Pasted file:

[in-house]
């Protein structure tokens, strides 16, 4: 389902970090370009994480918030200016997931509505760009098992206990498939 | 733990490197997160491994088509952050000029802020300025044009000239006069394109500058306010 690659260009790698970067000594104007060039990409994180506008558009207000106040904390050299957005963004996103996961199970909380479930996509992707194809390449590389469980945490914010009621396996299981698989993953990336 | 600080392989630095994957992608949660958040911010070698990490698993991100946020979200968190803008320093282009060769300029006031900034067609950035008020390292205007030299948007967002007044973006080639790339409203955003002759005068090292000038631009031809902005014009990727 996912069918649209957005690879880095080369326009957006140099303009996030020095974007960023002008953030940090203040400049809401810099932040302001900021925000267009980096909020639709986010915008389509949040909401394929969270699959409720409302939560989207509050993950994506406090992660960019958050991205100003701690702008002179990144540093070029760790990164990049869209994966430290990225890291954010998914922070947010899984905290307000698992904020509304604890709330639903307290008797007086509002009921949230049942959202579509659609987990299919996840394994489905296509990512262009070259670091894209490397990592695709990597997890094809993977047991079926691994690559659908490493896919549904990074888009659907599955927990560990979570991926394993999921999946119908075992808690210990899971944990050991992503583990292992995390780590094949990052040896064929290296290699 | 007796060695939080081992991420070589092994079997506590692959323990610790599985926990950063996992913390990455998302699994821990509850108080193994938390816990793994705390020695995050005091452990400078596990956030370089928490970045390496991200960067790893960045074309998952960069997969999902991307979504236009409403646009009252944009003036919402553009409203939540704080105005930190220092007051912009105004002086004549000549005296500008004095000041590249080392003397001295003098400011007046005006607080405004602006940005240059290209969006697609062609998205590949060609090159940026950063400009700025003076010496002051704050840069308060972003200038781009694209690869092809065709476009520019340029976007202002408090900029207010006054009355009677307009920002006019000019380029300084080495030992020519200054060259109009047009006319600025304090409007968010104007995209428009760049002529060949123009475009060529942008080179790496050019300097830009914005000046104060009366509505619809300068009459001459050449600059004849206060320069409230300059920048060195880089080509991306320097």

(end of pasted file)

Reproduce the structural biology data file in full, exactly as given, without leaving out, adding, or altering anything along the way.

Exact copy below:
[in-house]
């Protein structure tokens, strides 16, 4: 389902970090370009994480918030200016997931509505760009098992206990498939 | 733990490197997160491994088509952050000029802020300025044009000239006069394109500058306010 690659260009790698970067000594104007060039990409994180506008558009207000106040904390050299957005963004996103996961199970909380479930996509992707194809390449590389469980945490914010009621396996299981698989993953990336 | 600080392989630095994957992608949660958040911010070698990490698993991100946020979200968190803008320093282009060769300029006031900034067609950035008020390292205007030299948007967002007044973006080639790339409203955003002759005068090292000038631009031809902005014009990727 996912069918649209957005690879880095080369326009957006140099303009996030020095974007960023002008953030940090203040400049809401810099932040302001900021925000267009980096909020639709986010915008389509949040909401394929969270699959409720409302939560989207509050993950994506406090992660960019958050991205100003701690702008002179990144540093070029760790990164990049869209994966430290990225890291954010998914922070947010899984905290307000698992904020509304604890709330639903307290008797007086509002009921949230049942959202579509659609987990299919996840394994489905296509990512262009070259670091894209490397990592695709990597997890094809993977047991079926691994690559659908490493896919549904990074888009659907599955927990560990979570991926394993999921999946119908075992808690210990899971944990050991992503583990292992995390780590094949990052040896064929290296290699 | 007796060695939080081992991420070589092994079997506590692959323990610790599985926990950063996992913390990455998302699994821990509850108080193994938390816990793994705390020695995050005091452990400078596990956030370089928490970045390496991200960067790893960045074309998952960069997969999902991307979504236009409403646009009252944009003036919402553009409203939540704080105005930190220092007051912009105004002086004549000549005296500008004095000041590249080392003397001295003098400011007046005006607080405004602006940005240059290209969006697609062609998205590949060609090159940026950063400009700025003076010496002051704050840069308060972003200038781009694209690869092809065709476009520019340029976007202002408090900029207010006054009355009677307009920002006019000019380029300084080495030992020519200054060259109009047009006319600025304090409007968010104007995209428009760049002529060949123009475009060529942008080179790496050019300097830009914005000046104060009366509505619809300068009459001459050449600059004849206060320069409230300059920048060195880089080509991306320097």